[ bish-uhp ]
/ ˈbɪʃ əp /
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a person who supervises a number of local churches or a diocese, being in the Greek, Roman Catholic, Anglican, and other churches a member of the highest order of the ministry.
a spiritual supervisor, overseer, or the like.
Chess. one of two pieces of the same color that may be moved any unobstructed distance diagonally, one on white squares and the other on black.
a hot drink made of port wine, oranges, cloves, etc.
Also called bishop bird . any of several colorful African weaverbirds of the genus Euplectes, often kept as pets.
verb (used with object), bish·oped, bish·op·ing.
to appoint to the office of bishop.
Should you take this quiz on “shall” versus “should”? It should prove to be a quick challenge!
Question 1 of 6
Which form is used to state an obligation or duty someone has?

Origin of bishop

before 900; Middle English; Old English bisc(e)op<Vulgar Latin *ebiscopus, for Late Latin episcopus<Greek epískopos overseer, equivalent to epi-epi- + skopós watcher; see scope


bish·op·less, adjectivebish·op·like, adjectiveun·der·bish·op, noun

Other definitions for bishop (2 of 2)

[ bish-uhp ]
/ ˈbɪʃ əp /

Elizabeth, 1911–79, U.S. poet.
Hazel Gladys, 1906–1998, U.S. chemist and businesswoman.
John Peale, 1892–1944, U.S. poet and essayist.
Morris (Gilbert), 1893–1973, U.S. humorist, poet, and biographer.
William Avery "Billy", 1894–1956, Canadian aviator: helped to establish Canadian air force.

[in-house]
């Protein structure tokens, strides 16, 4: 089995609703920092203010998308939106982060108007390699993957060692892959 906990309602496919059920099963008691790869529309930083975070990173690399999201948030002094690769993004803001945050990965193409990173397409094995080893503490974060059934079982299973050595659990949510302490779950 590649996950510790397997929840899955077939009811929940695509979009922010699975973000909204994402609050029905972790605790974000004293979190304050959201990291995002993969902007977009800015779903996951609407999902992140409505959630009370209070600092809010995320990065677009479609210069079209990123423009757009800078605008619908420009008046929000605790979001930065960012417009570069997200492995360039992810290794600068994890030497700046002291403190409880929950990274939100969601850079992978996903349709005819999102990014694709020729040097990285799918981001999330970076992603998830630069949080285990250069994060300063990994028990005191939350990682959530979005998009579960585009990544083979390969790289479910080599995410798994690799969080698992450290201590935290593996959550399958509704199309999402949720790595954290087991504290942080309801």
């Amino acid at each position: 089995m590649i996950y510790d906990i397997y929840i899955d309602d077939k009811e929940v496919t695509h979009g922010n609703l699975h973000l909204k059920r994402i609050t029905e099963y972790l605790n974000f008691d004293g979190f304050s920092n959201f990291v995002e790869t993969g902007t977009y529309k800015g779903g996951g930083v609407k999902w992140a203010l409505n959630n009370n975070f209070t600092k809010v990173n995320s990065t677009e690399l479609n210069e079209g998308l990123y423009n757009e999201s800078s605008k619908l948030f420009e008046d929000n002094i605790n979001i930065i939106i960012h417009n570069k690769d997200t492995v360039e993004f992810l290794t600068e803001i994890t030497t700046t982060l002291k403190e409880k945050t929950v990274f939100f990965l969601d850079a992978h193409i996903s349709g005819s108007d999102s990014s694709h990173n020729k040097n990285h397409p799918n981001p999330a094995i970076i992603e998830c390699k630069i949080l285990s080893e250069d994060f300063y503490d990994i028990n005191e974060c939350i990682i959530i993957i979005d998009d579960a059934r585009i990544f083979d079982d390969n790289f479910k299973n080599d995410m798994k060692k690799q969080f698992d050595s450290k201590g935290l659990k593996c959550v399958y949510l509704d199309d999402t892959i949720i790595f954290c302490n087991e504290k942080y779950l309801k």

Dictionary.com Unabridged Based on the Random House Unabridged Dictionary, © Random House, Inc. 2022

How to use bishop in a sentence

British Dictionary definitions for bishop (1 of 2)

/ (ˈbɪʃəp) /

(in the Roman Catholic, Anglican, and Greek Orthodox Churches) a clergyman having spiritual and administrative powers over a diocese or province of the ChurchSee also suffragan Related adjective: episcopal
(in some Protestant Churches) a spiritual overseer of a local church or a number of churches
a chesspiece, capable of moving diagonally over any number of unoccupied squares of the same colour
mulled wine, usually port, spiced with oranges, cloves, etc

Word Origin for bishop

Old English biscop, from Late Latin epīscopus, from Greek episkopos, from epi- + skopos watcher

British Dictionary definitions for bishop (2 of 2)

/ (ˈbɪʃəp) /

Elizabeth . 1911–79, US poet, who lived in Brazil. Her poetry reflects her travelling experience, esp in the tropics
Collins English Dictionary - Complete & Unabridged 2012 Digital Edition © William Collins Sons & Co. Ltd. 1979, 1986 © HarperCollins Publishers 1998, 2000, 2003, 2005, 2006, 2007, 2009, 2012

Medical definitions for bishop

[ bĭshəp ]
J. Michael Born 1936

American microbiologist. He shared a 1989 Nobel Prize for discovering a sequence of genes that can cause cancer when mutated.
The American Heritage® Stedman's Medical Dictionary Copyright © 2002, 2001, 1995 by Houghton Mifflin Company. Published by Houghton Mifflin Company.

Scientific definitions for bishop

[ bĭshəp ]
(John) Michael Born 1936

American molecular biologist who, working with Harold Varmus, discovered oncogenes. For this work, Bishop and Varmus shared the 1989 Nobel Prize for physiology or medicine.
The American Heritage® Science Dictionary Copyright © 2011. Published by Houghton Mifflin Harcourt Publishing Company. All rights reserved.

Cultural definitions for bishop


In some Christian churches, a person appointed to oversee a group of priests or ministers and their congregations. In the Anglican Communion, the Eastern Orthodox Church, and the Roman Catholic Church, bishops are considered the successors of the Twelve Apostles.

The New Dictionary of Cultural Literacy, Third Edition Copyright © 2005 by Houghton Mifflin Harcourt Publishing Company. Published by Houghton Mifflin Harcourt Publishing Company. All rights reserved.